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Vance Packard & American social criticism /
Daniel Horowitz.
imprint
Chapel Hill : University of North Carolina Press, c1994.
description
xviii, 375 p. : ill. ; 25 cm.
ISBN
0807821411 (alk. paper)
format(s)
Book
Holdings
More Details
imprint
Chapel Hill : University of North Carolina Press, c1994.
isbn
0807821411 (alk. paper)
general note
Title on half t.p.: Vance Packard and American social criticism.
catalogue key
482224
 
Includes bibliographical references (p. [337]-359) and index.
A Look Inside
Full Text Reviews
Appeared in Choice on 1994-10:
Horowitz (Smith College) argues that Vance Packard's social criticism embodies the "producer ethic" of his middle-class Methodist childhood in rural Pennsylvania: individuality, responsibility, community, and resistance to the temptations of luxury and immorality. This attitude led Packard to his major themes of the wastefulness of materialism, the decline of responsibility, and the threats to community. The bite in Packard's social criticism, Horowitz suggests, comes not only from his moralism but also from suppression of his independence during his journalistic career; his caution comes from a freelance writer's need to make a living. Because Packard gave Horowitz interviews and access to his papers, there are new biographical and intellectual nuggets here. But Horowitz's most interesting contribution is an attempt to determine Packard's place in the "canon" of recent American social criticism by describing the responses of the acolytes of the corporate dream and of the critics who dismiss Packard in favor of William F. Whyte on corporations, David Riesman on loneliness, Betty Friedan on individuality, Martin Luther King Jr. on race, or Rachel Carson on the environment. These descriptions raise Horowitz's book well above intellectual hagiography, although his claim that Packard set the scene for the sharper criticisms of others is likely to prove controversial. All levels. T. J. Knight; Colorado State University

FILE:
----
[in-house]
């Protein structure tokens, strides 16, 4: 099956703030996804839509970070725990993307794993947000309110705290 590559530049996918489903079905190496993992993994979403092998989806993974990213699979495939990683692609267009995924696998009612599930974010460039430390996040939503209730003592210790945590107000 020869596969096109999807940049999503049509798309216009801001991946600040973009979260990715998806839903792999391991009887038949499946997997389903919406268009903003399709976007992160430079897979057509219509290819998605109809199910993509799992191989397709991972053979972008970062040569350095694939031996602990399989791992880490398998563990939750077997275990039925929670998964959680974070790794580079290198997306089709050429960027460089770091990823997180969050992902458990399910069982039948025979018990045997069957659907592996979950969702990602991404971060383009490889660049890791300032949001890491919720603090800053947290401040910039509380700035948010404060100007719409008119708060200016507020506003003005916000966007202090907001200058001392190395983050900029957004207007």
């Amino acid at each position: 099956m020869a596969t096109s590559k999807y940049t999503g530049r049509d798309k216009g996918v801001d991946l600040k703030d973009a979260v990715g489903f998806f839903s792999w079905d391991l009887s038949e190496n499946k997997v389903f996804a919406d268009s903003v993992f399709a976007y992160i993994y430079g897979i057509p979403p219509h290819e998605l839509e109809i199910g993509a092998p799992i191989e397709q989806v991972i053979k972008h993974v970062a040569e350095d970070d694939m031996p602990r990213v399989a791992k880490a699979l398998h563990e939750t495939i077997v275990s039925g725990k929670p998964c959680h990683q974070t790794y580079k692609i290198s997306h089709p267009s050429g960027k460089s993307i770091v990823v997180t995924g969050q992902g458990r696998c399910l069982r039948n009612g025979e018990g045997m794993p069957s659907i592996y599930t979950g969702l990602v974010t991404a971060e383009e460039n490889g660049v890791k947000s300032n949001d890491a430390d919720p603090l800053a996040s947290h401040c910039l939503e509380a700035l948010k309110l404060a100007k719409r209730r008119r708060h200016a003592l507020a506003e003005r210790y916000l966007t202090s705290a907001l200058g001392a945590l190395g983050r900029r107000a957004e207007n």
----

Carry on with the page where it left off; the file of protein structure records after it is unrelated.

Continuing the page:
Reviews
This item was reviewed in:
Choice, October 1994
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Table of Contents
Prefacep. xi
Acknowledgmentsp. xv
Introductionp. 1
Growing Up Absurdp. 10
Starting Out in the Thirtiesp. 24
White Collarp. 42
The Man in the Gray Flannel Suitp. 59
The Medium is the Messagep. 78
Making Itp. 102
Marginal Man the Emergence of an American Social Criticp. 132
The Lonely Crowdp. 158
The Crack in the Picture Windowp. 179
A Station Wagon Driver in the Suburbp. 206
Future Shock, 1960-1968 the Pyramid Climbers, the Naked Society, and the Sexual Wildernessp. 223
Barbarians at the Gate, 1984-1989p. 272
Notesp. 283
Bibliographyp. 337
Indexp. 361
Table of Contents provided by Publisher. All Rights Reserved.

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